Looking forward to playing more tonight, interested in finding out why all the locales have been so secretive of the Barrow.
 
Shu Takumi wrote some tweets about Ace Attorney's 21st anniversary today, promoted an upcoming appearance on a show called "Game Genome," and also hinted at a new Ace Attorney in the works.


-Translation via DeepL

Seems like he's talking about Ace Attorney 7, rumored to be in development from the Capcom leaks two years back, we could be getting an announcement sooner rather than later.

Shu Takumi hints at Ace Attorney 7 in the works, may be an announcement coming soon.
 

mdkirby

Member
I started playing The Excavation of Hob's Barrow, the new indie horror-ish (for the time being) adventure game, which has gotten a decent amount of press attention lately. I'm liking it so far, the first thing that stood out to me was the quality voice acting. I think it may be the best work Dave Gilbert's done on casting and voice direction. Compared to when I played the voiceless demo, it's a stark upgrade.

Hob's Barrow is billed as a "narrative adventure" on Steam and the description fits. There is an inventory and you do use items, but the story is 90% of the focus here, all puzzles I've encountered so far have been very simple (speaking for the first 2 hours of game or so). I do appreciate the slow build of tension and intrigue, while you get to know all the citizens of Bewley. Cloak & Dagger have but a lot of care and detail into the setting, making it feel real and lived in, that goes a long way for me. The way the story has played out so far not too many overtly terrifying things have happened, but there's a lot that's just slightly "off" or eerily unexplained. I'm now at the part where you arrive at the game's titular Barrow, so I except things may get more intense from here.

Looking forward to playing more tonight, interested in finding out why all the locales have been so secretive of the Barrow.
anyone know if this is coming to console, couldn't find anything on it...the lack of decent voice acting is what puts me off many modern adventure games, they are sadly too few and far between. I wish Norco had a voice acting overhaul akin to disco Elysium...such a shame
 

Fuz

Member

Unusual Findings is coming out later today if you wanna get your Stranger Things/80s kid adventure nostalgia on. There's a demo available, which I played a while back and found fairly charming.
Man, I'm gonna love this. I'm a sucker for the '80s ambience.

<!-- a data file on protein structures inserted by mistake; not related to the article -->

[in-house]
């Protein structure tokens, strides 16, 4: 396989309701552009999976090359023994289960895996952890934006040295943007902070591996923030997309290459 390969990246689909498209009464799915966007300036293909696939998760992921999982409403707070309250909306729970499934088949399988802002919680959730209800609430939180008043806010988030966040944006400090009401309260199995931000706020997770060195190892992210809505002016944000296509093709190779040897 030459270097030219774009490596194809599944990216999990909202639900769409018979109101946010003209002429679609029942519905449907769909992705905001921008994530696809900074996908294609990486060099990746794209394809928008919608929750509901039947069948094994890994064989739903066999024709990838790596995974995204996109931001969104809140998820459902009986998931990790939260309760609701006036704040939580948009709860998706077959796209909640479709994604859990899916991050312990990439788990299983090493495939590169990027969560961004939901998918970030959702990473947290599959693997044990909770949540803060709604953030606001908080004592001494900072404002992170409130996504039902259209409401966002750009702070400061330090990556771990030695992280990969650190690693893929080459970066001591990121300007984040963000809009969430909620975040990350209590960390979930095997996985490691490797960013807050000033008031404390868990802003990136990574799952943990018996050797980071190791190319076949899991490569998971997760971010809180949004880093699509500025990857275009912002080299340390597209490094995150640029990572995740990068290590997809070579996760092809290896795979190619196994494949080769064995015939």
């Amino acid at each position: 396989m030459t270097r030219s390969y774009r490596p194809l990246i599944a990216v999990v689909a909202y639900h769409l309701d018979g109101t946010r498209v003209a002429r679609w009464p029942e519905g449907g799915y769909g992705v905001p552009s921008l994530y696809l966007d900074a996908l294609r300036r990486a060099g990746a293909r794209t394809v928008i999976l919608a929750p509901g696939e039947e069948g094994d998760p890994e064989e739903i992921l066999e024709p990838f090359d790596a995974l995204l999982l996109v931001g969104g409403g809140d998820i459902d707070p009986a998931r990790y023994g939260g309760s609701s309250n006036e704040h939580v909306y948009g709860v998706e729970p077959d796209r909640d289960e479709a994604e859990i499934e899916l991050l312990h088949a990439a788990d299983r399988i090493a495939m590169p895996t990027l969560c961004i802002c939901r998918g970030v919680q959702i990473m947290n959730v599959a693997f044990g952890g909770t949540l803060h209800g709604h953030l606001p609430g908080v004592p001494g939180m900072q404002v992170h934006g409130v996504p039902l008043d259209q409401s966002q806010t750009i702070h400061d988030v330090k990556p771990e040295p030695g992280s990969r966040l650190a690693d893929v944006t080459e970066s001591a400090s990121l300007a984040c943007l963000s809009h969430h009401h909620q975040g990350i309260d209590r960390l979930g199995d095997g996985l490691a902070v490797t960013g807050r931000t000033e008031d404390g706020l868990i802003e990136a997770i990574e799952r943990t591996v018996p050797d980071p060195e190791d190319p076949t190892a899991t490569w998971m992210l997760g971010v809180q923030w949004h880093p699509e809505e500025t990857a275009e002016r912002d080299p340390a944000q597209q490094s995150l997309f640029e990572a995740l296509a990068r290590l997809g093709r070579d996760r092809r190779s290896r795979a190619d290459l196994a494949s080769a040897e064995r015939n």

On a side note, I completed Lost in Play yesterday. I have no idea why I even got it, or why it interested me in the first place since the usual "flash like" art style and animations... I randomly saw it somewhere, checked it out and decided to give it a go. I keep postponing Norco and Chinatown Detective Agency (which I really want to play, but they seem like a big commitment), maybe because LiP seemed much lighter, approachable and less demanding. It's very... whimsical.
Anyway, it's really a cute game, easy on the inventory puzzles and annoying on the brain teasers (man, I hated the crabs); I straight up used a walkthrough for some of them, they're just not my cup of tea and always hated the occasional one in P&C games - they're all about inventory puzzles, for me. Anyway, there's LOTS of extremely good animations, even if they're "flashlike", it's surprising. It looks GOOD, objectively. Reminds of Amanita games, to put it simple. Very light on writing (and there's no real dialogue at all) but I liked the mirroring between life/game. Definitely worth its money.
I don't really have much to say about it, so here's the trailer that will tell you everything you need to know:
 
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anyone know if this is coming to console, couldn't find anything on it...the lack of decent voice acting is what puts me off many modern adventure games, they are sadly too few and far between. I wish Norco had a voice acting overhaul akin to disco Elysium...such a shame
Haven't heard anything about current plans for a console release. It's an AGS game so unlike a more modern engine, like Unity, you can't just export to different platforms easily. That being said Wadjet Eye, the publisher for Hob's Barrow, has ported Unavowed to Switch recently. So it's not outside the realm of possibility. Unavowed is worth checking out if you haven't played it already.

Man, I'm gonna love this. I'm a sucker for the '80s ambience.


On a side note, I completed Lost in Play yesterday. I have no idea why I even got it, or why it interested me in the first place since the usual "flash like" art style and animations... I randomly saw it somewhere, checked it out and decided to give it a go. I keep postponing Norco and Chinatown Detective Agency (which I really want to play, but they seem like a big commitment), maybe because LiP seemed much lighter, approachable and less demanding. It's very... whimsical.
Anyway, it's really a cute game, easy on the inventory puzzles and annoying on the brain teasers (man, I hated the crabs); I straight up used a walkthrough for some of them, they're just not my cup of tea and always hated the occasional one in P&C games - they're all about inventory puzzles, for me. Anyway, there's LOTS of extremely good animations, even if they're "flashlike", it's surprising. It looks GOOD, objectively. Reminds of Amanita games, to put it simple. Very light on writing (and there's no real dialogue at all) but I liked the mirroring between life/game. Definitely worth its money.
I don't really have much to say about it, so here's the trailer that will tell you everything you need to know:
Lost in Play looks extremely charming. IDK when I'll end up getting to it but I loved the demo and how almost every action had a unique animation. I think I'm gonna play The Captain after Hob's Barrow, since I'm craving some sci-fi.